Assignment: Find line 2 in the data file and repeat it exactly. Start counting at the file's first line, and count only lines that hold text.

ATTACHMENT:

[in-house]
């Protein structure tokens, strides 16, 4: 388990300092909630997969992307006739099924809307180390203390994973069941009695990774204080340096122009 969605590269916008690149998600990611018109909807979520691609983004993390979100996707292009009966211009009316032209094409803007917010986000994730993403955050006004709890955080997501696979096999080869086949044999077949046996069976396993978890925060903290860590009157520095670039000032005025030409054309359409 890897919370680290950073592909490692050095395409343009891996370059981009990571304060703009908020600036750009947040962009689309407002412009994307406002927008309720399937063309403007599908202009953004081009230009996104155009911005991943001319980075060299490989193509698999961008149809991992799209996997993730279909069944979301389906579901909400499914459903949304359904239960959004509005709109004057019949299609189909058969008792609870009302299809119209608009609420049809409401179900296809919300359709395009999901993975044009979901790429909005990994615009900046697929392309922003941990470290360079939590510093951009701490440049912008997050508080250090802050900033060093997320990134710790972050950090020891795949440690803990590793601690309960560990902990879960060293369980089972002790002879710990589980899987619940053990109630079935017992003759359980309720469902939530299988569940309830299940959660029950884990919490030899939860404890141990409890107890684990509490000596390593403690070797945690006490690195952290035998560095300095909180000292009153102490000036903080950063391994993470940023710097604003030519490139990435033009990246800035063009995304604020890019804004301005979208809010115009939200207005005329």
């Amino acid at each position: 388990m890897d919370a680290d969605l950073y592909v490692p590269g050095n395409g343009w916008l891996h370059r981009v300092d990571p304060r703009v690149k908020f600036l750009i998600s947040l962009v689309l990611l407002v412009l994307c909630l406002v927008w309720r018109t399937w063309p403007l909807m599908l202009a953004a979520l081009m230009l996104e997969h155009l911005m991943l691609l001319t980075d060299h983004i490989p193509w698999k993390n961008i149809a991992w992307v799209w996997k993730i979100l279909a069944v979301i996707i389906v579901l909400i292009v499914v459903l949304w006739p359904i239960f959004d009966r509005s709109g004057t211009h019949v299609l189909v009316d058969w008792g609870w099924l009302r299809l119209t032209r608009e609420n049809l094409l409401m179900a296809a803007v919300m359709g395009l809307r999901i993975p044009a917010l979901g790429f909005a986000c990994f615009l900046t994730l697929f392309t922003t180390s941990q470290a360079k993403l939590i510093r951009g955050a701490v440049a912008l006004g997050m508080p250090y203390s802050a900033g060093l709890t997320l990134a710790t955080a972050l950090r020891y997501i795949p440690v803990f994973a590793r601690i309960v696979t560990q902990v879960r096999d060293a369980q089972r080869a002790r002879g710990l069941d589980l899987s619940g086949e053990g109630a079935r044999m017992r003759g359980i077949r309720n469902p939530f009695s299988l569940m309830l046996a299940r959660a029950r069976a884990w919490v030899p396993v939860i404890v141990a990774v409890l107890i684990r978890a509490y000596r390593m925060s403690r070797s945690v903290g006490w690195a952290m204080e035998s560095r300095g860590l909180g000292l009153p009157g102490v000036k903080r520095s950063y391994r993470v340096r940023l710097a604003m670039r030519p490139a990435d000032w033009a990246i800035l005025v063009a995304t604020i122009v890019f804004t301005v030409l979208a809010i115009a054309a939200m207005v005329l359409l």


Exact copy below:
């Protein structure tokens, strides 16, 4: 388990300092909630997969992307006739099924809307180390203390994973069941009695990774204080340096122009 969605590269916008690149998600990611018109909807979520691609983004993390979100996707292009009966211009009316032209094409803007917010986000994730993403955050006004709890955080997501696979096999080869086949044999077949046996069976396993978890925060903290860590009157520095670039000032005025030409054309359409 890897919370680290950073592909490692050095395409343009891996370059981009990571304060703009908020600036750009947040962009689309407002412009994307406002927008309720399937063309403007599908202009953004081009230009996104155009911005991943001319980075060299490989193509698999961008149809991992799209996997993730279909069944979301389906579901909400499914459903949304359904239960959004509005709109004057019949299609189909058969008792609870009302299809119209608009609420049809409401179900296809919300359709395009999901993975044009979901790429909005990994615009900046697929392309922003941990470290360079939590510093951009701490440049912008997050508080250090802050900033060093997320990134710790972050950090020891795949440690803990590793601690309960560990902990879960060293369980089972002790002879710990589980899987619940053990109630079935017992003759359980309720469902939530299988569940309830299940959660029950884990919490030899939860404890141990409890107890684990509490000596390593403690070797945690006490690195952290035998560095300095909180000292009153102490000036903080950063391994993470940023710097604003030519490139990435033009990246800035063009995304604020890019804004301005979208809010115009939200207005005329």